Career Advice

Networking Doesn’t Work for Everyone—Here Are 6 Alternative Ways to Get Ahead

Kristin Wong

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It’s no secret that being great at networking can open certain professional doors for you. If you know the right people and foster a community of supportive peers, by staying in touch, you might at some point be able to skip a few rungs on your ascent up the career ladder (or, at least, be able to save a lot of time being stuck on a rung where you don’t want to be). But even though being able to put networking tips into action can streamline your professional trajectory, that doesn’t mean it’ll be simple or won’t feel like work. If networking has ever left you feeling drained, exhausted, and unmotivated, you’re not alone: Networking in its traditional sense doesn’t pay off for everyone.

A recent small study of 59 employees found a relationship between networking and lower work performance among people who have a low need for affiliation. That is, those who don’t crave a sense of belonging or inclusion in a social group. The researchers call this effect “network extraversion bias,” and note that those who aren’t as innately social shouldn’t try to force themselves to network. “People…who generally show less inclination and appreciation for social involvement should not force themselves to engage in networking activities,” the researchers conclude.

But before introverts everywhere let out a sigh of relief and completely wipe their hands of networking obligations, a career counselor suggests considering how to approach it from a different angle. “I really do think networking is a good skill to develop, even for introverts or people who don’t crave social interaction,” says career counselor Dara Blaine. “They may just do it differently, and that’s a great thing.” Since networking is, at its core, a relationship-building endeavor, and relationships are key to accomplishing many career goals, the benefits outweigh the initial discomfort, she adds.

Other experts agree that since traditional tactics might not work well for all people, the key is to pinpoint alternative networking tips and strategies that work in accordance with each person’s preferences. That way, no one feels forced to do any single thing. Below, learn six of those alternative networking tips to reap the professional benefits.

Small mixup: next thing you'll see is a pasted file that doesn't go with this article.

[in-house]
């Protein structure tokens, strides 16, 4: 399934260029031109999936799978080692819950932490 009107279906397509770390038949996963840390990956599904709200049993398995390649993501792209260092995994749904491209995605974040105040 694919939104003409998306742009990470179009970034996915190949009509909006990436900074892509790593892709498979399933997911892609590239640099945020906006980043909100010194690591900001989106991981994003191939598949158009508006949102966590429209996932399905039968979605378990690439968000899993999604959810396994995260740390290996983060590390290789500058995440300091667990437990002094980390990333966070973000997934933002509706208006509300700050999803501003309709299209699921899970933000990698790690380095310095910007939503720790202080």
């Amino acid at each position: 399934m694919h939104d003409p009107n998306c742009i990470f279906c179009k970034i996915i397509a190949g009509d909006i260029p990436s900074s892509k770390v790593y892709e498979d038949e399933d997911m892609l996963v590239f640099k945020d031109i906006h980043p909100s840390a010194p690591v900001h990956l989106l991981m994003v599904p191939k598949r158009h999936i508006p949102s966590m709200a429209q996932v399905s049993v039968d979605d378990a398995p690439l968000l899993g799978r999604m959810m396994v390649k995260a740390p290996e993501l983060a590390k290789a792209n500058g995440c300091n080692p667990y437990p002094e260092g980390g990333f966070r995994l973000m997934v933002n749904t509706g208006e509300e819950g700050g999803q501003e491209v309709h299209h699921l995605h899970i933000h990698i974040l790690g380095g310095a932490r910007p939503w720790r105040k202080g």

1. Choose tasks that allow you to connect with others

Generally, people network because they’re seeking access to others in their field and want to make themselves known among those people. However, the previously mentioned study suggests that certain roles may be able to reap those benefits without requiring any active networking. “For example, holding a position which requires the dissemination of information within the organization,” the researchers write. That might be a personnel officer or office manager, for instance.

These types of positions not only provide access to valuable information, but also make you more visible. In other words, if you’re not someone who loves networking in its traditional sense, actively engaging in your workplace and choosing tasks that force you to connect or interact with other people can help you split the difference. It’s like networking by default.

2. Ask for feedback

The truth is, you don’t have to be a super-social person to network. One simple way to stay connected with your colleagues is simply to ask for feedback.

“Seek out feedback from your supervisor and colleagues for ways you can contribute more to the team,” Blaine says. Because whether you’re angling for a promotion or just fostering some good will, being a team player will liken you to your peers, who have their own network of peers. Furthermore, asking for feedback shows a manager that you care about contributing to the larger whole. And the intel you’ll glean can be personally useful: It tells you how to be a better worker, allowing you to build the right set of transferable skills you can bring to another job.